Leesman collates and analyzes the responses, providing each company with a snapshot of how its workspaces facilitate, or hinder, employee functionality and effectiveness. This knowledge can provide a fresh look at a client’s business, reveal insights for a pending improvement, and offer feedback on a previously implemented change. In addition to internal benchmarking, Leesman’s vast database—270,000 respondents from more than 2,000 organizations in 67 countries—allows companies to see where they stand within the larger field.
Renovations do not guarantee employee satisfaction
When viewed as a whole, Leesman’s wide-ranging analyses offer significant insights. For example, only 57 percent of respondents believe that their workplaces promote productivity. In other words, 43 percent of employees feel that their workplaces either do not support them (15 percent) or, worse, actively hinder their effectiveness (nearly 28 percent).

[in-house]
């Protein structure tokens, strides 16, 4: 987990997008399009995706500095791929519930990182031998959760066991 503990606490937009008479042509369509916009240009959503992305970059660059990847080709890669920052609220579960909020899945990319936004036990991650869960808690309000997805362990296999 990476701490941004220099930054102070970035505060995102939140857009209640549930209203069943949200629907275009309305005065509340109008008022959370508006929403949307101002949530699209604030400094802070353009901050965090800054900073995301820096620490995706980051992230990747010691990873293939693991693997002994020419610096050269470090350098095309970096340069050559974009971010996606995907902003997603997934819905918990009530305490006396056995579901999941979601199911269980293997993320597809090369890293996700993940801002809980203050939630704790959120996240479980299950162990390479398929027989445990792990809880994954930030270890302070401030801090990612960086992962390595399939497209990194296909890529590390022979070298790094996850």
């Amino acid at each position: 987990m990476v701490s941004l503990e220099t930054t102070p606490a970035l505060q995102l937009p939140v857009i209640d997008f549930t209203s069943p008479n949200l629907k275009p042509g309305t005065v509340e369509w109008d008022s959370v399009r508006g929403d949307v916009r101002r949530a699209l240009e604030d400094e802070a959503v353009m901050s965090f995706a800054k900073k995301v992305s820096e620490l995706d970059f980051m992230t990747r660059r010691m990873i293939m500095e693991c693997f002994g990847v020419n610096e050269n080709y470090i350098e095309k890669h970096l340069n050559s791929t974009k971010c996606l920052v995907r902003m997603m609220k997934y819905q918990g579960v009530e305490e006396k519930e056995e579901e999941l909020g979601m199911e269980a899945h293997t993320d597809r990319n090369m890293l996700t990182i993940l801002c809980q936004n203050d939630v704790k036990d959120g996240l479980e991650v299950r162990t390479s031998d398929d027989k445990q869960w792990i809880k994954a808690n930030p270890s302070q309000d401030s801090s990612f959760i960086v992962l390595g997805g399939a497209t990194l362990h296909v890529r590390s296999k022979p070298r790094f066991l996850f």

One would assume that employees are more satisfied in newly renovated workspaces. But surprisingly, this is often not the case. Leesman’s post-occupancy data reveals that the number of employees who feel that their newly updated workplaces enable them to be productive is only 64 percent. And quality of acoustics is a significant issue in office environments. Post-occupancy evaluations reveal that employees’ satisfaction with noise levels average only 34 percent.
The data underscores that simply renovating a workplace is not enough to guarantee employee satisfaction. To make a workplace a business asset, improvements must be made strategically, with a company’s specific workforce and activities in mind. And even though concerns such as noise may be well known, these issues are not always easily rectified by renovations. Armed with data, designers can create spaces that help employees work more effectively. Furthermore, when bolstered by concrete numbers, designers can assert that workplace design impacts business success.